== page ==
Compassion Fatigue: A Multidisciplinary Concern

Betty R. Ferrell, PhD, RN


December 26, 2014

Beyond Compassion Fatigue: The Transactional Model of Physician Compassion

Fernando AT 3rd, Consedine NS
J Pain Symptom Manage. 2014;48:289-298

Study Summary

Physician compassion is expected by both patients and the medical profession and is central to effective clinical practice. Yet, despite the centrality of compassion to medical practice, most compassion-related research has focused on compassion fatigue, a specific type of burnout among healthcare providers. Although such research has highlighted the phenomenon among clinicians, the focus on compassion fatigue has neglected the study of compassion itself.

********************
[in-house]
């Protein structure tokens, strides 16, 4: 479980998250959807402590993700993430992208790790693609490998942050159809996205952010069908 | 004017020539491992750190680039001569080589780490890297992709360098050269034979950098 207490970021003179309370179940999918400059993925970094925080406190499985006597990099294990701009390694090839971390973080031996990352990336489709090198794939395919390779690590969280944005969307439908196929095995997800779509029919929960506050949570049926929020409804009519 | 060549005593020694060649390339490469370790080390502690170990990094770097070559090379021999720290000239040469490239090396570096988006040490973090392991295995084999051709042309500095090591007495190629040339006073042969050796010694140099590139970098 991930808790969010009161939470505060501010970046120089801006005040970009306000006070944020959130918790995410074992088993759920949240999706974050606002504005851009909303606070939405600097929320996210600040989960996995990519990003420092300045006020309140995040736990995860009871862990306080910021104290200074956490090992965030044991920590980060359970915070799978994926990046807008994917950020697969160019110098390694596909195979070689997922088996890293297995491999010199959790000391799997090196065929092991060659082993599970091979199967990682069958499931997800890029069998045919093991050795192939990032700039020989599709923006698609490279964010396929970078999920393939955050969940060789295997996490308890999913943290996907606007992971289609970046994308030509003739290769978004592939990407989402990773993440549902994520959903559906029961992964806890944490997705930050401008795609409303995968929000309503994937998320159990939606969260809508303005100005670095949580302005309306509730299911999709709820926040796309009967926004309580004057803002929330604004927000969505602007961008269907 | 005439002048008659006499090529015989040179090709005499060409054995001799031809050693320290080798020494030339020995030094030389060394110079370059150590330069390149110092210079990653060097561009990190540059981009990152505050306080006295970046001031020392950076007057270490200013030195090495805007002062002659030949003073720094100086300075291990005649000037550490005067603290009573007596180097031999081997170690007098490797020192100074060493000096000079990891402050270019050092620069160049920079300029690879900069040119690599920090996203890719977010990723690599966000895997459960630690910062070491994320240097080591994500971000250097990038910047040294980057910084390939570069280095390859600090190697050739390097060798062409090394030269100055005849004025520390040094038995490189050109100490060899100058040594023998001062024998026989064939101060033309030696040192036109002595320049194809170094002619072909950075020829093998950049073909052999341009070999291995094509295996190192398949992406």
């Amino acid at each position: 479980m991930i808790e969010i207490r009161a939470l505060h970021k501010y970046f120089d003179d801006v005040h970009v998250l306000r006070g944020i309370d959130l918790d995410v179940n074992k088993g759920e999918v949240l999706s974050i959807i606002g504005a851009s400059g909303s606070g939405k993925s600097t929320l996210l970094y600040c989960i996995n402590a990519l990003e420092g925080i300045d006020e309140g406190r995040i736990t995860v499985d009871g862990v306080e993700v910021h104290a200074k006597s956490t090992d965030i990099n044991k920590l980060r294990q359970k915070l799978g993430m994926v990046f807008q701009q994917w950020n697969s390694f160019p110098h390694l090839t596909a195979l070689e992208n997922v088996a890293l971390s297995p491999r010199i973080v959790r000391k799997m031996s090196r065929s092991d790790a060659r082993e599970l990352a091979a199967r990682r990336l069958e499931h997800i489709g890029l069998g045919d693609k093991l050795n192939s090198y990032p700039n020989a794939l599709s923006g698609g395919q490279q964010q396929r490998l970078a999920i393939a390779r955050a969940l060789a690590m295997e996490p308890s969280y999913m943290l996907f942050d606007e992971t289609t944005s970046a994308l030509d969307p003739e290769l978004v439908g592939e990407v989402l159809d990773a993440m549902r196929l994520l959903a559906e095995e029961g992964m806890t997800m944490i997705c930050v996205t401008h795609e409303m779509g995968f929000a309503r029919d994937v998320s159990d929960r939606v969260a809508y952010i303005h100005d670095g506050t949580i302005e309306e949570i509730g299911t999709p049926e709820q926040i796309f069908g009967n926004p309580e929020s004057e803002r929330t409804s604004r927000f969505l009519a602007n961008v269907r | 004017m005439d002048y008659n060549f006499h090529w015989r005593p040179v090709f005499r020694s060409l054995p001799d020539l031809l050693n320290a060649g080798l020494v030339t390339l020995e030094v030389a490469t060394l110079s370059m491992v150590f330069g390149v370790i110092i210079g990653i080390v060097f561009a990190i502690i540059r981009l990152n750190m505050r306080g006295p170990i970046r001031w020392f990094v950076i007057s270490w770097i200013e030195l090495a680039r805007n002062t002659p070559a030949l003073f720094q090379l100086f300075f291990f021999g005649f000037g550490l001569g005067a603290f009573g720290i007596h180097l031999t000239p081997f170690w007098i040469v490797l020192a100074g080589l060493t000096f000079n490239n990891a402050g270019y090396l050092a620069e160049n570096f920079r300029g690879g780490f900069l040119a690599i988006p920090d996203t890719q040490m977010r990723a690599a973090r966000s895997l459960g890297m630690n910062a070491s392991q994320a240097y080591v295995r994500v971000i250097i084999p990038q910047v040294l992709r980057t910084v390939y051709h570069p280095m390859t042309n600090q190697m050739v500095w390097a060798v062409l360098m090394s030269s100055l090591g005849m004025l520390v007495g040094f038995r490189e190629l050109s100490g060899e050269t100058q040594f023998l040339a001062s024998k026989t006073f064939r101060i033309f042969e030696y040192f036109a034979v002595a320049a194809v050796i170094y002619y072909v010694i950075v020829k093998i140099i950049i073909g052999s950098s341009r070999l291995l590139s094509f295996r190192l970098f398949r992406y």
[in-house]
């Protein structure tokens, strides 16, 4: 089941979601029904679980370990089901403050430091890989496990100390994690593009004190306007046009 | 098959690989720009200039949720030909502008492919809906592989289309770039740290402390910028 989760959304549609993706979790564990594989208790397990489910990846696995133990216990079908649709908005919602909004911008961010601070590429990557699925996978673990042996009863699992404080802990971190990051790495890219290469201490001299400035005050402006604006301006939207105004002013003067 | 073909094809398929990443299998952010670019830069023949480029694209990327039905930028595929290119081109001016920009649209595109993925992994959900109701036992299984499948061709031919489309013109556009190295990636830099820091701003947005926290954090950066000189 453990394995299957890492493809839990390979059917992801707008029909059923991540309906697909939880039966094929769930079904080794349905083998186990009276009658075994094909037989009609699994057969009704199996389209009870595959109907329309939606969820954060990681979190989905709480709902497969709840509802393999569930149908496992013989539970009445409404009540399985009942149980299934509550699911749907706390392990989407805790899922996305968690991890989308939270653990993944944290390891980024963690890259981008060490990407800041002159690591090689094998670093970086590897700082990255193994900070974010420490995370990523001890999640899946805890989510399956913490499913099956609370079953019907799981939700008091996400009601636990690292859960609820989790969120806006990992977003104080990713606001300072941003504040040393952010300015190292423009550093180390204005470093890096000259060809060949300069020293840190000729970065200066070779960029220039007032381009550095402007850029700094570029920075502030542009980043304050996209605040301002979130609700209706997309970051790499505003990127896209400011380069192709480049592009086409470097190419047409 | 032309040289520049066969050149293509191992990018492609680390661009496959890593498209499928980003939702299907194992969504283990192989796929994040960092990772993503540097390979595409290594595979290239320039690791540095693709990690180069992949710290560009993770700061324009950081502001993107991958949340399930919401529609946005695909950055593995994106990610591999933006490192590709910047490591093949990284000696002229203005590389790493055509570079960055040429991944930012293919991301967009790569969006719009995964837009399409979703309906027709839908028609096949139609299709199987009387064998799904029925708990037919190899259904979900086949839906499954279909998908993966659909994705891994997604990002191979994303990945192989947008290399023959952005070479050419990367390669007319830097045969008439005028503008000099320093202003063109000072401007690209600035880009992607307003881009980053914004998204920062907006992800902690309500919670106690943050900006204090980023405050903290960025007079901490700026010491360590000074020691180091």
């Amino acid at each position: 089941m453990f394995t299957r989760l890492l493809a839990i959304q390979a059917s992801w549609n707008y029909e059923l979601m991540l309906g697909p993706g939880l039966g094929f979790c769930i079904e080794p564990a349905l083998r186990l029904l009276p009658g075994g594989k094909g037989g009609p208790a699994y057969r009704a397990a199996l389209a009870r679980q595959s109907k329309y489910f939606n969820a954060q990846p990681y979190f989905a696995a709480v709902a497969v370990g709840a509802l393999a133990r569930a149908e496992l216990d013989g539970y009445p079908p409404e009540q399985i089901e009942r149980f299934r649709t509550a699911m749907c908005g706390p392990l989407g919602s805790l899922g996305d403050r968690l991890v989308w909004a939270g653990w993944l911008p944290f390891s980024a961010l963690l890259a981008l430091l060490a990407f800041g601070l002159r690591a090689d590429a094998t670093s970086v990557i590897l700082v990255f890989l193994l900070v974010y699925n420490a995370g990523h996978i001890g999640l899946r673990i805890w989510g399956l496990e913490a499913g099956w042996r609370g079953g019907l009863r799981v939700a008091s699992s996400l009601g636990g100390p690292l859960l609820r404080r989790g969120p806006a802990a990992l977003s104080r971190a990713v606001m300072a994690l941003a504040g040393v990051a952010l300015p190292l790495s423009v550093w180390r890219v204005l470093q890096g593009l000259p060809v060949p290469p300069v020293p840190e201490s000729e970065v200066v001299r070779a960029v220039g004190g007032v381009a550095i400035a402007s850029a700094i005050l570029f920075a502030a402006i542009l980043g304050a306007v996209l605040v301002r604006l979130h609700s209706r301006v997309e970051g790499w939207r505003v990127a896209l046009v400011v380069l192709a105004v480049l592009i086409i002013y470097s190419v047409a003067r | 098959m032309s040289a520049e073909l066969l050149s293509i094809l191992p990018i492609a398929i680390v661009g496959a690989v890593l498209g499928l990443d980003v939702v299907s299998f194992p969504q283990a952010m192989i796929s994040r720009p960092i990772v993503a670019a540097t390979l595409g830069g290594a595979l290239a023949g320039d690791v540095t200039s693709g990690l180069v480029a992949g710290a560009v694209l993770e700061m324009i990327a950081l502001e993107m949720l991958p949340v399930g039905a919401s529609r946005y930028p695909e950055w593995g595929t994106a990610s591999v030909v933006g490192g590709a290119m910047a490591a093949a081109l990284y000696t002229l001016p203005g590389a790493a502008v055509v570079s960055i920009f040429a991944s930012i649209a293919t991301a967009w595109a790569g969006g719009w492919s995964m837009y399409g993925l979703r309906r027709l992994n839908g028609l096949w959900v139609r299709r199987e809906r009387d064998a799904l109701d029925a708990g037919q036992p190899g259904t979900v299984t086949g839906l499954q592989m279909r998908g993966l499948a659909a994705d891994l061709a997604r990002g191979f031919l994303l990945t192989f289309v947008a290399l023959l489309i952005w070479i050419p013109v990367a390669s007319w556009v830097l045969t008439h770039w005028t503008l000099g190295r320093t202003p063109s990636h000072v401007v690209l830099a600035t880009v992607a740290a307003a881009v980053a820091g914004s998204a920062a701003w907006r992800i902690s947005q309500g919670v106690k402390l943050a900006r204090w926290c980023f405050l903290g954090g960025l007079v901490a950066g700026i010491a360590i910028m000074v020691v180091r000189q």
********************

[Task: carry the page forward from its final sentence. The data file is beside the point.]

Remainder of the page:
In this article, the authors present the Transactional Model of Physician Compassion. After briefly critiquing the utility of the compassion fatigue concept, they offer a view in which physician compassion stems from the dynamic but interrelated influences of physician, patient and family, clinical situation, and environmental factors. Illuminating the specific aspects of physicians' intrapersonal, interpersonal, clinical, and professional functioning that may interfere with or enhance compassion allows for targeted interventions to promote compassion in both education and practice as well as to reduce the barriers that impede it.


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